© Copyright Policy - open-access
Related In: Results  -  Collection

License
Show All Figures
getmorefigures.php?uid=PMC4591154&req=5

fig_003: Various morphological characteristics of indigenous bacteria: a) cell-dividingbacterium with septum (inter-arrows) in the cecal chyme, b) indigenous bacterium withlysis of the cell wall (arrow) in the cecal chyme, c) indigenous bacterium withdetachment of the cell wall from the cell membrane (arrowheads) in the chyme of theascending colon, d) indigenous bacterium with the endospore in its cytoplasm (arrow)in the mucous layer of the ascending colon, e) dead bacteria (arrows) in the cecalchyme. a, d, e) Bar=1 µm. b, c) Bar=500 nm.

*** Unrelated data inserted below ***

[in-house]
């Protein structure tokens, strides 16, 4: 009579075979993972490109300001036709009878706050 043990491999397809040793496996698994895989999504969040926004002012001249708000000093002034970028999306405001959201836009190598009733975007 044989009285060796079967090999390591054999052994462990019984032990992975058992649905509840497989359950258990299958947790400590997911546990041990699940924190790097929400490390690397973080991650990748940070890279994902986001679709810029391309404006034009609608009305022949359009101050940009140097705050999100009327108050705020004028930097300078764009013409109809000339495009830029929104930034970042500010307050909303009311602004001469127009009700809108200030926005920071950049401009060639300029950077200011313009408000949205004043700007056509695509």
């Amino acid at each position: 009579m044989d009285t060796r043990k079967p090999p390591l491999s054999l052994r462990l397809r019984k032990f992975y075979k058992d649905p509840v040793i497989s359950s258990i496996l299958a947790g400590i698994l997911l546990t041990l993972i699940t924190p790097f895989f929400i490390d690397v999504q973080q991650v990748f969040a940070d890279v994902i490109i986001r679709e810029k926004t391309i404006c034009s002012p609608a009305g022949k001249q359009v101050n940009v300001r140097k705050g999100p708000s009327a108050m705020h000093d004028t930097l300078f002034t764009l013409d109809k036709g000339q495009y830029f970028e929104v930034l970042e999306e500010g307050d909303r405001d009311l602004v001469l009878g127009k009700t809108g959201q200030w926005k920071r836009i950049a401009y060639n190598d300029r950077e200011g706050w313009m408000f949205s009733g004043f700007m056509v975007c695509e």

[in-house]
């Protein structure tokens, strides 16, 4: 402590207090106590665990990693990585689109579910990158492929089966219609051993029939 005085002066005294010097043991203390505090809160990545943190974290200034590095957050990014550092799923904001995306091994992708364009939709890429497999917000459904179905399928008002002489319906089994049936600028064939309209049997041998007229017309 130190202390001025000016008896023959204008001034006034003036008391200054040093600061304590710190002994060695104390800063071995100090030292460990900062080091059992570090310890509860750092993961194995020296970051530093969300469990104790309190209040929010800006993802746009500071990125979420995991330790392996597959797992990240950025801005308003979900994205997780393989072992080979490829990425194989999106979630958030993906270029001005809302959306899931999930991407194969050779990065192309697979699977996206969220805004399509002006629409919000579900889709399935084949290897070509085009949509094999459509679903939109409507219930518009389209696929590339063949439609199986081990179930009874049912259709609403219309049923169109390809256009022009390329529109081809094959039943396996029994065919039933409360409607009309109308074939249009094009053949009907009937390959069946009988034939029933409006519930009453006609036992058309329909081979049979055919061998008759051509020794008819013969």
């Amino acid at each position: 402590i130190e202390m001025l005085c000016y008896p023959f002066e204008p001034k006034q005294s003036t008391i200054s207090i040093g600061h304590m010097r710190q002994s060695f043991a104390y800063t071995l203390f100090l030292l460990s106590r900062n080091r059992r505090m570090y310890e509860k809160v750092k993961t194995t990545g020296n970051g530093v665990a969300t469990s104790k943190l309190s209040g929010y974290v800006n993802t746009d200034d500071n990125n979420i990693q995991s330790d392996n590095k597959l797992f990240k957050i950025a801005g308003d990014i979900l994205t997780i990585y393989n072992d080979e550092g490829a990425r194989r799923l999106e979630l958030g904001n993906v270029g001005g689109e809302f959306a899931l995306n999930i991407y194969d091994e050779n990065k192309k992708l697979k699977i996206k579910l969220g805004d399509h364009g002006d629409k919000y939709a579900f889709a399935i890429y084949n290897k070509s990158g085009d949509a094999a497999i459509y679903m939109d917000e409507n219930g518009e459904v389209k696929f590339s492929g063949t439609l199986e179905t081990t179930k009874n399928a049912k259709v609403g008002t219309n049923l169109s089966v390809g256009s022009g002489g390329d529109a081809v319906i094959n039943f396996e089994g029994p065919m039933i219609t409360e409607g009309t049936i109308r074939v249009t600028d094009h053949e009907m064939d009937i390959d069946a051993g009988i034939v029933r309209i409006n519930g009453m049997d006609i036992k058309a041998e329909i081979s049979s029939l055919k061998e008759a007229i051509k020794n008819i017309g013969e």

Mentions: The indigenous bacteria in the mucous layer throughout the intestine occasionally showedcell divisions (Fig. 3aFig. 3.

Bottom Line: The vacuoles were more frequently found in bacteria of ileal chyme than in those of ileal mucous layer and were found in a large majority of bacteria in both the mucous layer and chyme throughout the large intestine.Lysis or detachment of the cell wall in the indigenous bacteria was more frequently found in the large intestine than in the ileum, whereas bacterial remnants, such as cell walls, were distributed almost evenly throughout the intestine.In an experimental control of long-time-cultured Staphylococcus epidermidis on agar, similar vacuoles were also found, but cell-wall degeneration was never observed.

View Article: PubMed Central - PubMed

Affiliation: Laboratory of Histophysiology, Department of Bioresource Science, Graduate School of Agricultural Science, Kobe University, 1-1 Rokkodai-cho, Nada-ku, Kobe, Hyogo 657-8501, Japan.

ABSTRACT